Cuadrilla has confirmed that it has finished the flow test on its second horizontal shale gas well at Preston New Road, near Blackpool.
The announcement coincided with reports that nitrogen pumps and storage tanks were being removed from the site today.
The industry regulator, the Oil & Gas Authority, suspended fracking at Preston New Road in August after a 2.9ML earth tremor caused by operations at the site.
Fracking equipment was removed last month and earlier this month, the government announced a moratorium on hydraulic fracturing in England because of concerns about seismic activity.
Despite this, Cuadrilla can continue to test the PNR2 well.
In a statement today, the company said operations would focus next on checking the pressure response of the shale gas reservoir.
Cuadrilla said an extended pressure build up test would measure the rate at which the pressure of gas and fluids in the shale rock increased over time. This would help to assess shale productivity, the company said.
The flow test, which began last month, confirmed that gas from PNR2 was the highest quality sampled so far in the Lancashire Bowland shale, Cuadrilla said. Gas contained 89% methane, 6% ethane and 2% propane, with virtually no impurities, the company added.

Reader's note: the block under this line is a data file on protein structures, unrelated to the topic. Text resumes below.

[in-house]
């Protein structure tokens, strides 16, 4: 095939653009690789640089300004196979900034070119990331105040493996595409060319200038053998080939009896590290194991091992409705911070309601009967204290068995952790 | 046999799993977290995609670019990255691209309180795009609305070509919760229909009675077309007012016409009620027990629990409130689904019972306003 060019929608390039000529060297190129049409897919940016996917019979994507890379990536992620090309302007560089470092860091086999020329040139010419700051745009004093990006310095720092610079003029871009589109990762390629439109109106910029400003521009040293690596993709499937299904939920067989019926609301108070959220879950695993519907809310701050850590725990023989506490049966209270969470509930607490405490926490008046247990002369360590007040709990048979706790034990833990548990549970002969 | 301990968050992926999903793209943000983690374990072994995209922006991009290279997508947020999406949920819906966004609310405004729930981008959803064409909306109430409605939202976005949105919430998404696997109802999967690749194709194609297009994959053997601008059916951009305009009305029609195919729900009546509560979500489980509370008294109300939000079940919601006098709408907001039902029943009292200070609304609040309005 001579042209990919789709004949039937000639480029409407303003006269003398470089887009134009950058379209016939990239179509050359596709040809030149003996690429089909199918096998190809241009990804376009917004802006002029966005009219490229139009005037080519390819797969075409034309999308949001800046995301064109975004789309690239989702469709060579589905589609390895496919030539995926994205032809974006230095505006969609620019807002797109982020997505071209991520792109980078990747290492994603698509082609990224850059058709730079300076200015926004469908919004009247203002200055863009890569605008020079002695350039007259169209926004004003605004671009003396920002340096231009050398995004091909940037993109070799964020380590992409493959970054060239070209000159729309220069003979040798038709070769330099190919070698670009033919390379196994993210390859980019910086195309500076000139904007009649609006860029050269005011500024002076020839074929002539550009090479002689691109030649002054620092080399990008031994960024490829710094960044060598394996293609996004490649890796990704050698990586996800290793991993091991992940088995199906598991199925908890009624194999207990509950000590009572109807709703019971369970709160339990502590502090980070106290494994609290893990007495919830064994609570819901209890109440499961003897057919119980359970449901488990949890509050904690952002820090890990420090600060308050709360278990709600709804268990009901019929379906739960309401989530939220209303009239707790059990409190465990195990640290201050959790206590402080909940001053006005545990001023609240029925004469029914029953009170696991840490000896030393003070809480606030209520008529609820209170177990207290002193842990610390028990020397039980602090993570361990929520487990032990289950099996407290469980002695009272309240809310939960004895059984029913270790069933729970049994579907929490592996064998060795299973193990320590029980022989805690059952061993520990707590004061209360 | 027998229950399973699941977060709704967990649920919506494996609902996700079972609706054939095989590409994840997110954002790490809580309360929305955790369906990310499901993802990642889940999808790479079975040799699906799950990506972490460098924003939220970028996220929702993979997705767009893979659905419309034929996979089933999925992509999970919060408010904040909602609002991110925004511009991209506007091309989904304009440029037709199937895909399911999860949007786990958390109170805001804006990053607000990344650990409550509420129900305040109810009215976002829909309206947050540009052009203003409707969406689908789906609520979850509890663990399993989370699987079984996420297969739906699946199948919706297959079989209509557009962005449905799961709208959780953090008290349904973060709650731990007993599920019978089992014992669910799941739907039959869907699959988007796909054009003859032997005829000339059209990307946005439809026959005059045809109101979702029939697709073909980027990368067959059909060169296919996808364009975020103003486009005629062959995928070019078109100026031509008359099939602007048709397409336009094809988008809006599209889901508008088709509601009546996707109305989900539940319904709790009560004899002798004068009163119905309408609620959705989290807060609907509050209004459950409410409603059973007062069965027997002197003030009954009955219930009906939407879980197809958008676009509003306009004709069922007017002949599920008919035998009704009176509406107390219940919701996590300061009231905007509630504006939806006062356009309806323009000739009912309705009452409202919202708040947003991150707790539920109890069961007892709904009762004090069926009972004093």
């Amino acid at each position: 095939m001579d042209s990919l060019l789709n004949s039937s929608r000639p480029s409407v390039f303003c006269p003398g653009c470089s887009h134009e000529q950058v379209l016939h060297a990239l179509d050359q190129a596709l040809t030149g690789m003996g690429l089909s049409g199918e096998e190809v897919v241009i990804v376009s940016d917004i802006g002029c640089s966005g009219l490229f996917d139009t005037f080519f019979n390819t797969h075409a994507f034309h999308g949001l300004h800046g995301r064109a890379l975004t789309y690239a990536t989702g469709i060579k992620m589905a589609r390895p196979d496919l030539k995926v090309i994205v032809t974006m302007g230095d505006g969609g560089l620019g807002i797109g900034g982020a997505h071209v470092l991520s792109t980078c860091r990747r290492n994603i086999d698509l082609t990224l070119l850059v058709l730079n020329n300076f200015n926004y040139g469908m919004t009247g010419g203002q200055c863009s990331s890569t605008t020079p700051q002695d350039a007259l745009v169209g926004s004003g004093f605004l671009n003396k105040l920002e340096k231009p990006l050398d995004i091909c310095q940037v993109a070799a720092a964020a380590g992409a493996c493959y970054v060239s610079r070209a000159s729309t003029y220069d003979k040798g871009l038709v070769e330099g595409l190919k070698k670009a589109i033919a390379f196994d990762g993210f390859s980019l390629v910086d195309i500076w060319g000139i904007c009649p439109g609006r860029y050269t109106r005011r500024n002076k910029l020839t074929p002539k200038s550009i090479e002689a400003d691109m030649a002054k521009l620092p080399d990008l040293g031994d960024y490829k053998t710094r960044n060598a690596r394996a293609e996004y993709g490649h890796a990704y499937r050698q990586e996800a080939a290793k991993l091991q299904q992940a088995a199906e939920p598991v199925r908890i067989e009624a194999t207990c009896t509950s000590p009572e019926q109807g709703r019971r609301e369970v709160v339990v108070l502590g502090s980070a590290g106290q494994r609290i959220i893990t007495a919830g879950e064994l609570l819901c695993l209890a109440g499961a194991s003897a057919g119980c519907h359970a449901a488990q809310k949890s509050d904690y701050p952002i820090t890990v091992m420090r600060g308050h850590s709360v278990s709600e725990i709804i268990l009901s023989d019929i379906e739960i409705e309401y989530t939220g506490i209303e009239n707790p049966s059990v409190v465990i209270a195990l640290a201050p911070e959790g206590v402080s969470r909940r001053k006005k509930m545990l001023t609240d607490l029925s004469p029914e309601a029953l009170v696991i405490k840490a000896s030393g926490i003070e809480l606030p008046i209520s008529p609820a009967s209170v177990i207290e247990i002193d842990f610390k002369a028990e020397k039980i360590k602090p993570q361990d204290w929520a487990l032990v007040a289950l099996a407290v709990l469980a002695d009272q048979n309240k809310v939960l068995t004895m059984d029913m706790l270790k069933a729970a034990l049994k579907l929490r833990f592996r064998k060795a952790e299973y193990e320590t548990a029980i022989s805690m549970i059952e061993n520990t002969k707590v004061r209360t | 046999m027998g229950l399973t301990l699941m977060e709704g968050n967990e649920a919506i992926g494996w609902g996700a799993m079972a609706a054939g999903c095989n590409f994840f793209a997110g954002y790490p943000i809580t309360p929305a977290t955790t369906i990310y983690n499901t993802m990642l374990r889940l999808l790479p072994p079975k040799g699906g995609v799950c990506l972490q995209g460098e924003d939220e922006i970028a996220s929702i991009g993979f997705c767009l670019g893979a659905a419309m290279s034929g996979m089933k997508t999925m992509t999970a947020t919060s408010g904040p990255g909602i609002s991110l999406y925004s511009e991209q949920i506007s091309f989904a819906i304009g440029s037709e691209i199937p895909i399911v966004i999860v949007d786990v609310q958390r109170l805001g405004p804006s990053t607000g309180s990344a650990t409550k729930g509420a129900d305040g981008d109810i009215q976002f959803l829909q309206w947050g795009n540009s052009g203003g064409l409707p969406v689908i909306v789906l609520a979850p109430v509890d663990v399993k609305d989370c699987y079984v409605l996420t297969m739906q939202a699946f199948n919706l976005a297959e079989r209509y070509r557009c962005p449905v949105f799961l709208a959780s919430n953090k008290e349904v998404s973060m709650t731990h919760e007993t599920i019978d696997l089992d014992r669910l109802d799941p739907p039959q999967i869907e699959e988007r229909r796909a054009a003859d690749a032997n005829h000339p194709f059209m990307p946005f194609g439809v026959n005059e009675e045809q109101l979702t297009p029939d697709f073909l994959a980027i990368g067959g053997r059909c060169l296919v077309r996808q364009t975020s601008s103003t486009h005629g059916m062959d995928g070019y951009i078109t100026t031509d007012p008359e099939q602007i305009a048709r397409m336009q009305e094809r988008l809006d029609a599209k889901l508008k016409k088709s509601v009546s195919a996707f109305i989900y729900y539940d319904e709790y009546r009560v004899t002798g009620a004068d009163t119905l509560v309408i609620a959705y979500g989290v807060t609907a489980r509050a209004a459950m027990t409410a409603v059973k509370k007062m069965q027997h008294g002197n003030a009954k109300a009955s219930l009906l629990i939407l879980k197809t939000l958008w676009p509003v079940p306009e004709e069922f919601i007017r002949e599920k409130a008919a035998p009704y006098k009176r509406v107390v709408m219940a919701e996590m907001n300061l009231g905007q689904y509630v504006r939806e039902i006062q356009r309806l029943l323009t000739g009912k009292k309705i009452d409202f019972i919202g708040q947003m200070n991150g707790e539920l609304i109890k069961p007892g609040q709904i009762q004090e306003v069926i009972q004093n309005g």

Only six of the proposed 45 stages of PNR2 were fracked before operations were suspended and only 13% of the planned volume of proppant was injected into the shale.
But Cuadrilla said it has still recovered 1.3 million cubic feet of gas, at a peak rate of 275,000 cubic feet per day. The company said stable flow rates varied between 60,000 and 100,000 cubic feet per day.
The company’s chief executive, Francis Egan, said:
“The UK government has now introduced a moratorium on hydraulic fracturing operations pending the resolution of concerns raised about seismicity induced by fracturing.
“We will continue to work with the regulator to address the issues raised. As and when the concerns can be alleviated the UK is sitting on very large, high quality, gas resource that can, once developed, play a significant part in meeting the country’s energy requirements for decades to come.”